Monday, June 30, 2014

Branding Update
July 1, 2014

Depersonalize the Dialogue

It is all too easy for the staff of water and wastewater utilities to assume that policy decisions are being made based on politics, personal gain, or political ideologies.  And it's equally easy for policy makers or the public to assume that staff is proposing a course of action based on personal opinions or beliefs.  One way to head off these often erroneous preconceptions is to make sure that the dialogue centers around standards. So, any discussion related to an investment proposal or policy decision should begin with a review of the relevant standards.  It is perfectly reasonable for someone to disagree with a standard.  In fact, a debate about standards is the most meaningful and transparent discussion that a utility can have with its community.  This is because standards determine both value and level of investment.  Finally, a dialogue about standards is less personal. This reduces the likelihood of unproductive conflict, and provides the best chance that policy decisions will be aligned with the best interests of the community.

Thursday, June 5, 2014

Branding Update
June 5, 2014

"Quote" the Standard

When writing news releases utility communication professionals usually need to develop quotes for senior managers or policy makers.  Quoting a standard is very effective because it provides the context and articulates the value associated with the events or investments covered in the press release.  For example, "We are investing in recycled water to ensure that we have a highly reliable and climate-change resilient water supply."  In this case, highly reliable and climate-change resilient are the water-supply standards.  Or, "We have added aesthetic features to this pumping station to meet our standard of minimizing the impact of our facilities on the environment and our neighborhoods."  This quote illustrates that it's more powerful to explicitly refer to a motivation as a standard.  In fact, being a standards-driven organization is in itself a positive branding idea.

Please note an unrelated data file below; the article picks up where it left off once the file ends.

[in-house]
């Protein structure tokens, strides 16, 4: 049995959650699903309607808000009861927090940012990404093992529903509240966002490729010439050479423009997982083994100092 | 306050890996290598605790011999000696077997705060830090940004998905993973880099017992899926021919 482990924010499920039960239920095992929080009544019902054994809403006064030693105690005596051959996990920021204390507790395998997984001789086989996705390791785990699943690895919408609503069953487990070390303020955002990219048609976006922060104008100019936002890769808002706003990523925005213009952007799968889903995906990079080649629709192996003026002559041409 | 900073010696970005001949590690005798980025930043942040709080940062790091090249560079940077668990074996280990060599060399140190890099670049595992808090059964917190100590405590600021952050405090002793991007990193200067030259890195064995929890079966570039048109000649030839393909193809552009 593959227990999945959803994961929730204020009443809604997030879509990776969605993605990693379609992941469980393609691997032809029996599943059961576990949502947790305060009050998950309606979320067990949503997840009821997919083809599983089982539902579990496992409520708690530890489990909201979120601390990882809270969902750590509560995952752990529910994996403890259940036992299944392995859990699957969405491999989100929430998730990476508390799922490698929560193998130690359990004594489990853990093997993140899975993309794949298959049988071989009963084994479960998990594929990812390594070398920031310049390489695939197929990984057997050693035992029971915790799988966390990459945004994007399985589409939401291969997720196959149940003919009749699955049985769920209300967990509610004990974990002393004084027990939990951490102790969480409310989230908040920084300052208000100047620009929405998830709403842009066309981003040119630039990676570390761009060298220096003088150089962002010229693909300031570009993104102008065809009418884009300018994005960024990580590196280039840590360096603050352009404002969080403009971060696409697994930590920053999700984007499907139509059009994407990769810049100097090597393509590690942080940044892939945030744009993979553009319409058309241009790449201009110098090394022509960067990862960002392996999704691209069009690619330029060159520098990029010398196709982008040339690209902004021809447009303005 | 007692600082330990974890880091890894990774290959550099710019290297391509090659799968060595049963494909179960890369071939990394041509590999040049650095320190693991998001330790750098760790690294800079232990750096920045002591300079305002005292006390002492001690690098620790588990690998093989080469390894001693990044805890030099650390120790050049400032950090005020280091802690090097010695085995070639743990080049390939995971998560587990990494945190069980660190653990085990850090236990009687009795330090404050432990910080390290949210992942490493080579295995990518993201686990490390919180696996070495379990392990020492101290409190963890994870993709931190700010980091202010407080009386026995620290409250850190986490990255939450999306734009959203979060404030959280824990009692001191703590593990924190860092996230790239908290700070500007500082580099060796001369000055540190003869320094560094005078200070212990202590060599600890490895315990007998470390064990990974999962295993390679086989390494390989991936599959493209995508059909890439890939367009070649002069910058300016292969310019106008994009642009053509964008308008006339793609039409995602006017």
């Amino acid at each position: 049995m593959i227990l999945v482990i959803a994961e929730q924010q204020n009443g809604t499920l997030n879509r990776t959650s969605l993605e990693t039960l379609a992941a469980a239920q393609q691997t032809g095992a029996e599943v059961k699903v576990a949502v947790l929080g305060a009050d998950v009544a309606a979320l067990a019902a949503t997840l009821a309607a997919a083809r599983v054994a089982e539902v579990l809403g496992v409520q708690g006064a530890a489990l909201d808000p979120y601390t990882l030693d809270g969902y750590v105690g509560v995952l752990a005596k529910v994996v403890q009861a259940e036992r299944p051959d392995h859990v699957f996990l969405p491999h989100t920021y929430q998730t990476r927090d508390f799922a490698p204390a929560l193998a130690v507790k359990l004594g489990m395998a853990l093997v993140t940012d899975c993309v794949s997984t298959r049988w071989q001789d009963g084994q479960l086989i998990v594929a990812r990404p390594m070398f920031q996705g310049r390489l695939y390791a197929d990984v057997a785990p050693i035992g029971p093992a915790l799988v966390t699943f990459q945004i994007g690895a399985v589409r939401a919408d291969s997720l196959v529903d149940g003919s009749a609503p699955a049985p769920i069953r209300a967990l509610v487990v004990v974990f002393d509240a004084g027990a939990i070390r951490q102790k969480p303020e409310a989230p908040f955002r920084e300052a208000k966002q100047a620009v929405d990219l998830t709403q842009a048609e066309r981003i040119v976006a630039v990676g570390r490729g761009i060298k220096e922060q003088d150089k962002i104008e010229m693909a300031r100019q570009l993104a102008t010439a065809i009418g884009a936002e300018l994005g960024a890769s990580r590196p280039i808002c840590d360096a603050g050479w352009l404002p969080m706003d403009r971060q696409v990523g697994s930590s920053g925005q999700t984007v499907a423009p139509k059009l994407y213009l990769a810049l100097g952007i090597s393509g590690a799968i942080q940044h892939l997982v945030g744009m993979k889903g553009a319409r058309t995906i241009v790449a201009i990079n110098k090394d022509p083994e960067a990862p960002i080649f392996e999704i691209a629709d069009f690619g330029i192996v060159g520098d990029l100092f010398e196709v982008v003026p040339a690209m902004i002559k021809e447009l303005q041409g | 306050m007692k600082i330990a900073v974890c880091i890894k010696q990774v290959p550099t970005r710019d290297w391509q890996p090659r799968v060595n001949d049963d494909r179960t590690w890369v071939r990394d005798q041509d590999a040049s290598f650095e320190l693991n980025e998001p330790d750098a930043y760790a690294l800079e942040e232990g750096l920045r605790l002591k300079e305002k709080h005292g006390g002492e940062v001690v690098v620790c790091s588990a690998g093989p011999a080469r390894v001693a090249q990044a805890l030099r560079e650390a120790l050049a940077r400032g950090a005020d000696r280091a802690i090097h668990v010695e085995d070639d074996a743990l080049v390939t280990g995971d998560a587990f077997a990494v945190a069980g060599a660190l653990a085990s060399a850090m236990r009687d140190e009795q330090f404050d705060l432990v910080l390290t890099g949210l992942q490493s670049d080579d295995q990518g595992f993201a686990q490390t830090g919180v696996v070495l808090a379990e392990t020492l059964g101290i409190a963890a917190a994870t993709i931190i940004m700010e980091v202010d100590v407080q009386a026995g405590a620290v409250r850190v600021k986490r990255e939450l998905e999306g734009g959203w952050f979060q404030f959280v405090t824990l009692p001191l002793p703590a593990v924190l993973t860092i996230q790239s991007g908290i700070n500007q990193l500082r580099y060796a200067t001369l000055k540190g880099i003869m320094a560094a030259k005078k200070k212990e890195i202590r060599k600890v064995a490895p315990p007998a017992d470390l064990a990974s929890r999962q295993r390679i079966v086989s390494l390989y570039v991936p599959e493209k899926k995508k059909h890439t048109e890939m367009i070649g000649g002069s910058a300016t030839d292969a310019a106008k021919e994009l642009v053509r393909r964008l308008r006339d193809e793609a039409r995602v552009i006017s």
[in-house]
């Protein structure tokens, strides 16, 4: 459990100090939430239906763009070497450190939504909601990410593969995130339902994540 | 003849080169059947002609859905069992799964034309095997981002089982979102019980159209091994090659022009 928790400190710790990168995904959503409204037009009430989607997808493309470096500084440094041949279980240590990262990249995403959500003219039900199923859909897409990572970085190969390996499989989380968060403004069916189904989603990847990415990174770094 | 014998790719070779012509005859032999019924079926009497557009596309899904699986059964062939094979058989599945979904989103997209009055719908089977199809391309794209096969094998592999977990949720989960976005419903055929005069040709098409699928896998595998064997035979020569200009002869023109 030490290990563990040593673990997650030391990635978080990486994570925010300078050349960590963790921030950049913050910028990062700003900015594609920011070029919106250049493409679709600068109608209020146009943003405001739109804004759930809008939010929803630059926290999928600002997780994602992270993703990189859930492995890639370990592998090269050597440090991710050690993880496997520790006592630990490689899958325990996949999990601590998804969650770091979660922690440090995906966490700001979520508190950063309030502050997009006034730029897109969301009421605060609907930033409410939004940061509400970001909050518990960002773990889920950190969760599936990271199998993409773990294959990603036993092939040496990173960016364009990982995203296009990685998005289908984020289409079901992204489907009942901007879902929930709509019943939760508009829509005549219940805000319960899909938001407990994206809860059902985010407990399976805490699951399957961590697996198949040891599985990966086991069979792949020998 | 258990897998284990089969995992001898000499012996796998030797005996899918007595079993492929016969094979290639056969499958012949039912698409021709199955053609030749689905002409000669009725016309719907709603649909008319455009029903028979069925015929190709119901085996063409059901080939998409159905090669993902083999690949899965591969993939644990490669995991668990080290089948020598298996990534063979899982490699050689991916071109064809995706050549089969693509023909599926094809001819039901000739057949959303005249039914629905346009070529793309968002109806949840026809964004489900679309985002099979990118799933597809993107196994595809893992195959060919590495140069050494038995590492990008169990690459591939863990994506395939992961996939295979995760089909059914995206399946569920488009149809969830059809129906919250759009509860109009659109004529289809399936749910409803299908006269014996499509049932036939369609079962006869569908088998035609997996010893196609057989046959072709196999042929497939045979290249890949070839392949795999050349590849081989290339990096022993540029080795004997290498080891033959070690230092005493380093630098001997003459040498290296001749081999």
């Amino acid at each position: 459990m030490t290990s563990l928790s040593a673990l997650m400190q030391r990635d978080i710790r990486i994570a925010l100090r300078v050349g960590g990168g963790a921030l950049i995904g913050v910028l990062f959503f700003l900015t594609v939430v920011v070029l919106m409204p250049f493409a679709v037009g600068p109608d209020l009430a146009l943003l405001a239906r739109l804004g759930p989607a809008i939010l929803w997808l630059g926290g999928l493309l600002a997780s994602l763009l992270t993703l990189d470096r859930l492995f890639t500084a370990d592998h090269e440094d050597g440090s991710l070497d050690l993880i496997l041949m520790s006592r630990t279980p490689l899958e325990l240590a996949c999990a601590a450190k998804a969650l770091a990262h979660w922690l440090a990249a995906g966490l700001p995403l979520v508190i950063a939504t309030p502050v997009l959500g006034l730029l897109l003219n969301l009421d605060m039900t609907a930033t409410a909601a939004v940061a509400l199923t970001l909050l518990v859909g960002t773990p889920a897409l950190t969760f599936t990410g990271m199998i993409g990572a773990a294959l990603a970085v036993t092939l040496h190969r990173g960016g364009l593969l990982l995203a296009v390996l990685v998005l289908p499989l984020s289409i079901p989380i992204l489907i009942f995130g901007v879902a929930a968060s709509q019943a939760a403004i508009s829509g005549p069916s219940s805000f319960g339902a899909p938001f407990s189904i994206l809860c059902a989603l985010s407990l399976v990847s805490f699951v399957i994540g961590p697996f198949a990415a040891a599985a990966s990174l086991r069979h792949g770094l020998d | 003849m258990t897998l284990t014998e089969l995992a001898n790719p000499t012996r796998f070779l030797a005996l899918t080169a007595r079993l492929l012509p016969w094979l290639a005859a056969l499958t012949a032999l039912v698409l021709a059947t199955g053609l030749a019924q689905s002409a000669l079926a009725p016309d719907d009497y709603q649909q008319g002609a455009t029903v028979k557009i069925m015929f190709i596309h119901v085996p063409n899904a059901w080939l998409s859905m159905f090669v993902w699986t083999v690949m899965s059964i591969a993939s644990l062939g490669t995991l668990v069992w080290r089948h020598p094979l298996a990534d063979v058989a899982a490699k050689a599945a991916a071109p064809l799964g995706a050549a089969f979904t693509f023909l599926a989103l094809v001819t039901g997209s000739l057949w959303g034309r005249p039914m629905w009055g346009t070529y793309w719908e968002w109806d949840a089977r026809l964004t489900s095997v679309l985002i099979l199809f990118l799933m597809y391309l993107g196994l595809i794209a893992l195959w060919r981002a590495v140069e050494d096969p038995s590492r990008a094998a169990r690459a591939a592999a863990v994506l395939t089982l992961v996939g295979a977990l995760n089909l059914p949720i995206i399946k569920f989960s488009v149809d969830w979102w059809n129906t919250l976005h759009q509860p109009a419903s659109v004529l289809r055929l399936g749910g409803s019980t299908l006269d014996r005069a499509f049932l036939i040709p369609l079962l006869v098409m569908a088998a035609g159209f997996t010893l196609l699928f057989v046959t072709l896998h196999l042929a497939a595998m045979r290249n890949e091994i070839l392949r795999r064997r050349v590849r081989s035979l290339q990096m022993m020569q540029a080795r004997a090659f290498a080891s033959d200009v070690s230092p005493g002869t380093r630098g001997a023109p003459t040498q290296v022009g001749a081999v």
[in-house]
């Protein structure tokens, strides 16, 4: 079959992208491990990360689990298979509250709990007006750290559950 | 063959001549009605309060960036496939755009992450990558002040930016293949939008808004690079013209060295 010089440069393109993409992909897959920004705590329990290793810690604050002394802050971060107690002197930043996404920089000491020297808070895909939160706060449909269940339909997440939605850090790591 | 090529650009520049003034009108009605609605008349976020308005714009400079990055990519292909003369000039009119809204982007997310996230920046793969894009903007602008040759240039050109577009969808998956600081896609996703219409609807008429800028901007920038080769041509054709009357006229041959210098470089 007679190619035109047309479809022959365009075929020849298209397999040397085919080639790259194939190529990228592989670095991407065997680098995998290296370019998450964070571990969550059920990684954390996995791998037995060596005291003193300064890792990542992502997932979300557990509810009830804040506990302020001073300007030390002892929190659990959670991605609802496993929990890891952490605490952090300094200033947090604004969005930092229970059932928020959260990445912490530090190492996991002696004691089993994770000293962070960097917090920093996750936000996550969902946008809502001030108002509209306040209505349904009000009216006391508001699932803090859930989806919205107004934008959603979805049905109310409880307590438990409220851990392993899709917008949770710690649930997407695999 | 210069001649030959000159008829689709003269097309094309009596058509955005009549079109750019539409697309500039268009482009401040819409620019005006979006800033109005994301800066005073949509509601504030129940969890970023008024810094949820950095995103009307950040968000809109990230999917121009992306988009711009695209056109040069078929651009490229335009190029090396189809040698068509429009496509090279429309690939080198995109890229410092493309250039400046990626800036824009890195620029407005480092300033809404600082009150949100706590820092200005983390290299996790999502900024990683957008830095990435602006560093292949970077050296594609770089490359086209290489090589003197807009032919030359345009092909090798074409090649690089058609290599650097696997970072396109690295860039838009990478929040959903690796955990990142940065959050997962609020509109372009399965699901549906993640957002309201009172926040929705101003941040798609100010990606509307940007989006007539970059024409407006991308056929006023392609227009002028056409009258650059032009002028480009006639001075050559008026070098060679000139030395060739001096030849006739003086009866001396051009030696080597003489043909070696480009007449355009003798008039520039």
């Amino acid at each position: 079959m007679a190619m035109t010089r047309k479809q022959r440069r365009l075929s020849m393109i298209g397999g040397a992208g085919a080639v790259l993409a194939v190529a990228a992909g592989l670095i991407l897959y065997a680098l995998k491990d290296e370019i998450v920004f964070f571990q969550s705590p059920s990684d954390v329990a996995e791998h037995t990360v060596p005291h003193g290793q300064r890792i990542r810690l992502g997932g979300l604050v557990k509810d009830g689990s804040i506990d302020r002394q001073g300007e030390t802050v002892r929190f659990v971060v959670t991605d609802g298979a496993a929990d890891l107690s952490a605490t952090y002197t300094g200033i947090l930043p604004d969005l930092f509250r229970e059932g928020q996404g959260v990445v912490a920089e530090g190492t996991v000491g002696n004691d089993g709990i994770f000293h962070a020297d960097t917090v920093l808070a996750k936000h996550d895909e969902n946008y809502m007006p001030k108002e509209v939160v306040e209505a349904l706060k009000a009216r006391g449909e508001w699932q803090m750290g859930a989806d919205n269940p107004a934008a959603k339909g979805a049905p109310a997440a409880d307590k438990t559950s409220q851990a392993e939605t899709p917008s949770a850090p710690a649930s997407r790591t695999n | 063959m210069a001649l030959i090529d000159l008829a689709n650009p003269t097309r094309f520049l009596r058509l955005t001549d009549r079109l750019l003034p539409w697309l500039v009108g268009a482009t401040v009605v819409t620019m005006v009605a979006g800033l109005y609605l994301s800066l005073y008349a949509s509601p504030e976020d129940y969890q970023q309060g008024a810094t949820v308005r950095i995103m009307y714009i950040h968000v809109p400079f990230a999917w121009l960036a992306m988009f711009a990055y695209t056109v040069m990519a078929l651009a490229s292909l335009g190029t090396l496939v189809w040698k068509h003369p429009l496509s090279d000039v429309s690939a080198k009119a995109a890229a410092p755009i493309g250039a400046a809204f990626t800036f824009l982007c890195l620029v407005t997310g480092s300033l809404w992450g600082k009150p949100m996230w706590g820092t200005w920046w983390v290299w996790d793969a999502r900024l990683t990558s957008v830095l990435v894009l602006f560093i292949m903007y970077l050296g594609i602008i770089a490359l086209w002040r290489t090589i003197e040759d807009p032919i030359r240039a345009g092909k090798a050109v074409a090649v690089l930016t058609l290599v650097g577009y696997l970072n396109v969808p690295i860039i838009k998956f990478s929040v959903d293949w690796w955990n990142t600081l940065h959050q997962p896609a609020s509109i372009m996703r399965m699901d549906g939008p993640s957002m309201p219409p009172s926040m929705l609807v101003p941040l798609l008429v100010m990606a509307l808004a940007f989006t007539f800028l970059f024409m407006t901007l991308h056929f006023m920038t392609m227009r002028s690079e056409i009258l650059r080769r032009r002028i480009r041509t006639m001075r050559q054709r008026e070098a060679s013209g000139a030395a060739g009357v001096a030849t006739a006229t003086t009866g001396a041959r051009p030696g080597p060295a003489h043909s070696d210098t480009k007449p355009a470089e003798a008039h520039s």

This "quote the standard" advice reminds us that what is meaningful to our audience is motivations and standards, because the utility's value is embedded in its standards.  This is true with any product or service.  How many standards do you think are in play when you enter a Starbucks store or any fast-food franchise?  Maybe more importantly, if the motivation or standard is not made crystal clear in a communication piece, it will be less interesting and will leave the door open for the reader to misinterpret motivations.  People misinterpreting motivations is common and is often the root cause of conflict.  Communication professionals benefit from having a comprehensive list of the utility's standards.  This helps them create content that is brief, meaningful, focused on value, and builds the utility's brand.  And by the way, this list of standards should also be the basis for strategic planning and proposing capital investments.